Blame game bars preservation | The Daily Star
12:02 AM, September 22, 2014 / LAST MODIFIED: 01:53 AM, March 08, 2015

Blame game bars preservation

Blame game bars preservation

The century-old Baro Bari on BK Das Road in Old Dhaka, that used to stand out in rows of buildings for its French rococo-style design, nowadays with its flaking and crumbling walls waiting helplessly to be knocked down as the government seems reluctant to protect it while its owner wants to lease the land to a developer for profits.  Photo: Star
The century-old Baro Bari on BK Das Road in Old Dhaka, that used to stand out in rows of buildings for its French rococo-style design, nowadays with its flaking and crumbling walls waiting helplessly to be knocked down as the government seems reluctant to protect it while its owner wants to lease the land to a developer for profits. Photo: Star

More than a century old buildings in Old Dhaka which speak of history are going to be a history themselves. And this dire condition is mainly caused by a blame game about who would protect these heritage sites, according to an expert and The Daily Star investigations.

Take the case of 120-year-old Baro Bari whose distinct French rococo-style design stands out in rows of old buildings, on BK Das road, which was declared a heritage thoroughfare along with eight other roads in Old Dhaka and a total of 94 buildings in 2009 following a writ petition filed by an architect, Taimur Islam.

With colour peeling off and bricks crumbling, the building is now being used for binding books.

The blame game starts when the owner of the building, Shakil, was asked about its bleak look and precarious existence.

“Having inherited this building from my father, I leased it to some people for binding books. Though it is in a vulnerable condition, I am too poor to bear the cost of renovation,” he said.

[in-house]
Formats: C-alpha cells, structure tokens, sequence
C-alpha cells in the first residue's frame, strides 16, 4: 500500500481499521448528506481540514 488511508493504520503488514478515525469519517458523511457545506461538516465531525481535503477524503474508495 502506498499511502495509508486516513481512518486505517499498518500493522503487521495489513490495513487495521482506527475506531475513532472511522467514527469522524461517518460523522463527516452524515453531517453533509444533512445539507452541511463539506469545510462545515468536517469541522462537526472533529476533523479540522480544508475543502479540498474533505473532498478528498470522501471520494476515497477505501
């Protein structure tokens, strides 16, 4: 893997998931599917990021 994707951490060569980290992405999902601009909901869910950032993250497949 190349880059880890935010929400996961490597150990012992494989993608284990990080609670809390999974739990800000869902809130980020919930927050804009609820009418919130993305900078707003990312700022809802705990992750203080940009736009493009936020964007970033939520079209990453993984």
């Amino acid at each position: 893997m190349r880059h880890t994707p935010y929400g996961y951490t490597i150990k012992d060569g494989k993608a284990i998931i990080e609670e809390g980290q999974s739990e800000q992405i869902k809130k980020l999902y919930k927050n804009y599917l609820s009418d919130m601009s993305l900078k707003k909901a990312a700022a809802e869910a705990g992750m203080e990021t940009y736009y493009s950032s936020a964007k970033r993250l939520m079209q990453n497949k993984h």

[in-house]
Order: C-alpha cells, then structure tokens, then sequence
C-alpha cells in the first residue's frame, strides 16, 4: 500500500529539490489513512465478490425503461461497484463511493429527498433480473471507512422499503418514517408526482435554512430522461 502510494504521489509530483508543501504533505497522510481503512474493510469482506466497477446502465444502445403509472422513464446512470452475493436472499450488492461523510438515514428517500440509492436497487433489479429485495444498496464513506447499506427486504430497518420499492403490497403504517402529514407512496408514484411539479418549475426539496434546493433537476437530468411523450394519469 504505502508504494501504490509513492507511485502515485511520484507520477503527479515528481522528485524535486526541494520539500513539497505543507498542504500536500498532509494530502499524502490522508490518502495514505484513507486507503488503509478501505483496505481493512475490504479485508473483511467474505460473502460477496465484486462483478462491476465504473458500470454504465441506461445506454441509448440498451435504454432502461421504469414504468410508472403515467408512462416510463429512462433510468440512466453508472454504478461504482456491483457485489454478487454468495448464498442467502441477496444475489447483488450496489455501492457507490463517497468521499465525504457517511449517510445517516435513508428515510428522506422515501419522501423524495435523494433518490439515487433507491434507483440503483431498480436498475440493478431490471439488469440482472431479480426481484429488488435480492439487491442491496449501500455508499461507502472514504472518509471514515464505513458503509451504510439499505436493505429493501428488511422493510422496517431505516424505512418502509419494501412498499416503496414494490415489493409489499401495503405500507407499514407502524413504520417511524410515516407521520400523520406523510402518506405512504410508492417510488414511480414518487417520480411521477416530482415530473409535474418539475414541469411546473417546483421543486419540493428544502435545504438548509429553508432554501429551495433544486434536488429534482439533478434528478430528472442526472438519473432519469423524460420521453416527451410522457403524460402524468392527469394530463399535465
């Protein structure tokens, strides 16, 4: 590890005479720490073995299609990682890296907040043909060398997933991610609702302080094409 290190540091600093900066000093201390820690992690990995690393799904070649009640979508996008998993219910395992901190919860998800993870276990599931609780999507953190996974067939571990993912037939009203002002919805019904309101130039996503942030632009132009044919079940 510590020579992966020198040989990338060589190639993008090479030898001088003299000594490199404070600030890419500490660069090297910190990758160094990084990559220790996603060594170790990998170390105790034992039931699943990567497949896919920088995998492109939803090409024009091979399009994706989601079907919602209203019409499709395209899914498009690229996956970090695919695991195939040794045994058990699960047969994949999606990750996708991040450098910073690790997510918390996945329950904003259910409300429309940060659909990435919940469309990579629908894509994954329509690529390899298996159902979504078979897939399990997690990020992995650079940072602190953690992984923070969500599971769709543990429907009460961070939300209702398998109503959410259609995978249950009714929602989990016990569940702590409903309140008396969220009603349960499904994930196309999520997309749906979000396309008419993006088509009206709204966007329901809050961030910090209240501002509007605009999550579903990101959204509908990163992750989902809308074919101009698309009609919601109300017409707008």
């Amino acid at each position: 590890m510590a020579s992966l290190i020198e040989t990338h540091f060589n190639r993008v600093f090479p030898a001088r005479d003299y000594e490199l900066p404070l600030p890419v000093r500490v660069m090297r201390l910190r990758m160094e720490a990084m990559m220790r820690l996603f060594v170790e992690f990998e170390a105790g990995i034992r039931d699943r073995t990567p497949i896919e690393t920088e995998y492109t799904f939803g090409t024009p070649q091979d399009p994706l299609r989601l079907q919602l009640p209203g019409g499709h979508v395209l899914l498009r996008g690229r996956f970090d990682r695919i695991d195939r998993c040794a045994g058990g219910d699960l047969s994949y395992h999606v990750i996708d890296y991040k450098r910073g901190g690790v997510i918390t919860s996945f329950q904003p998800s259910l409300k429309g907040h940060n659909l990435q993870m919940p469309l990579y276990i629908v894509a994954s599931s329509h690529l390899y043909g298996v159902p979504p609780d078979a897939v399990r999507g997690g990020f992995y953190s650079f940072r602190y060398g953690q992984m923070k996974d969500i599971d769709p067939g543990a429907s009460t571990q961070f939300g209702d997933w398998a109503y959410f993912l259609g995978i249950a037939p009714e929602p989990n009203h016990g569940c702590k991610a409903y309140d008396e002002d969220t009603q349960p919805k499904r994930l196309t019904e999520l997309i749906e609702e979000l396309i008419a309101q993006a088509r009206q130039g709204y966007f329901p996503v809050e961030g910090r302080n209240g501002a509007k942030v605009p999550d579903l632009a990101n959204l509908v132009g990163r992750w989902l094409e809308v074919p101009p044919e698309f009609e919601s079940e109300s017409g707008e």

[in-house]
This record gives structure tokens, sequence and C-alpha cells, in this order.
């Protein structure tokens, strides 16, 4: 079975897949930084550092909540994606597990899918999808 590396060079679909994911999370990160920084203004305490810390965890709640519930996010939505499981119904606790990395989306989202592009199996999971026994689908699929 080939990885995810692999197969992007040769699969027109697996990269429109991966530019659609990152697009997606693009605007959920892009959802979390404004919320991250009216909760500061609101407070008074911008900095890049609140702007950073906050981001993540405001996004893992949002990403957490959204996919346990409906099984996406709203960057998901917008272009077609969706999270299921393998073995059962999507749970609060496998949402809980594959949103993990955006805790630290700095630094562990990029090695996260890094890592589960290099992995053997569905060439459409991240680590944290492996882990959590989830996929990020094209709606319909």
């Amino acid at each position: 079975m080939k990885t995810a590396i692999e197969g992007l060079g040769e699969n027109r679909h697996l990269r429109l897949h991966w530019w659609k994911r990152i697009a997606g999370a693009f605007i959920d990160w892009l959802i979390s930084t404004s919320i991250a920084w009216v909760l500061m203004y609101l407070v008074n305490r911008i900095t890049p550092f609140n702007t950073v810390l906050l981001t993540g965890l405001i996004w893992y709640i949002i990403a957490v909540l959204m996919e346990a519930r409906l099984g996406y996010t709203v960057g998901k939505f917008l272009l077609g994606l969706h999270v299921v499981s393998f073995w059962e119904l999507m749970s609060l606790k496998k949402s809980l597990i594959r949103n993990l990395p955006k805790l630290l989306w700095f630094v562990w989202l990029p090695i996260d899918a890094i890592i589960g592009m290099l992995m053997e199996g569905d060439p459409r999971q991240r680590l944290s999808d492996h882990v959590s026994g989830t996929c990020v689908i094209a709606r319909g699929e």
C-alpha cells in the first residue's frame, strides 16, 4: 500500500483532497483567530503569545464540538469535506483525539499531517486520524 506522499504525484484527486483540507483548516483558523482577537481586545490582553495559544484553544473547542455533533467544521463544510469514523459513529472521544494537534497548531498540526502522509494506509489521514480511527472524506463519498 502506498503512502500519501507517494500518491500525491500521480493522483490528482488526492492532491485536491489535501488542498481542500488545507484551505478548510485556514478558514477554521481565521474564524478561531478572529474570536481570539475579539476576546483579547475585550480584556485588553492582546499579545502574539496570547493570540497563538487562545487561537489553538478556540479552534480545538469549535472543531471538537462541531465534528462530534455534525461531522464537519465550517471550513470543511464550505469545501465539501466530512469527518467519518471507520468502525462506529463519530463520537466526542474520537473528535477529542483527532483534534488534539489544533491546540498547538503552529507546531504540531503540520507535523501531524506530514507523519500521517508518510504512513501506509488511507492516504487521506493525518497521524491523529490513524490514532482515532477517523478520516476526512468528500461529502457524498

Urban Study Group (USG), an organisation struggling for years to preserve the heritage sites, filed another writ petition with the Supreme Court in October 2012 to protect at least 2,500 buildings with heritage status after finding that the century-old district council building in Old Dhaka was demolished as it was not enlisted in the list that the government made in 2009.

Hearing the petition, the Supreme Court in 2013 passed an order asking the authorities concerned, including Rajuk, Urban Development Community (UDC), and the Department of Archeology (DoA), to update the list of buildings with heritage values and formulate policies for protecting the sites.

Only some beams are now visible on the spot in Shankhari Bazar where Kalachand Temple used to stand before being demolished in July. The photos were taken recently. Photo: Star
Only some beams are now visible on the spot in Shankhari Bazar where Kalachand Temple used to stand before being demolished in July. The photos were taken recently. Photo: Star

The order also directed those bodies to renovate the heritage sites or construct similar buildings, only if needed, after demolishing the vulnerable structures and also to compensate the owners, mentioned Taimur, also CEO of the UGS.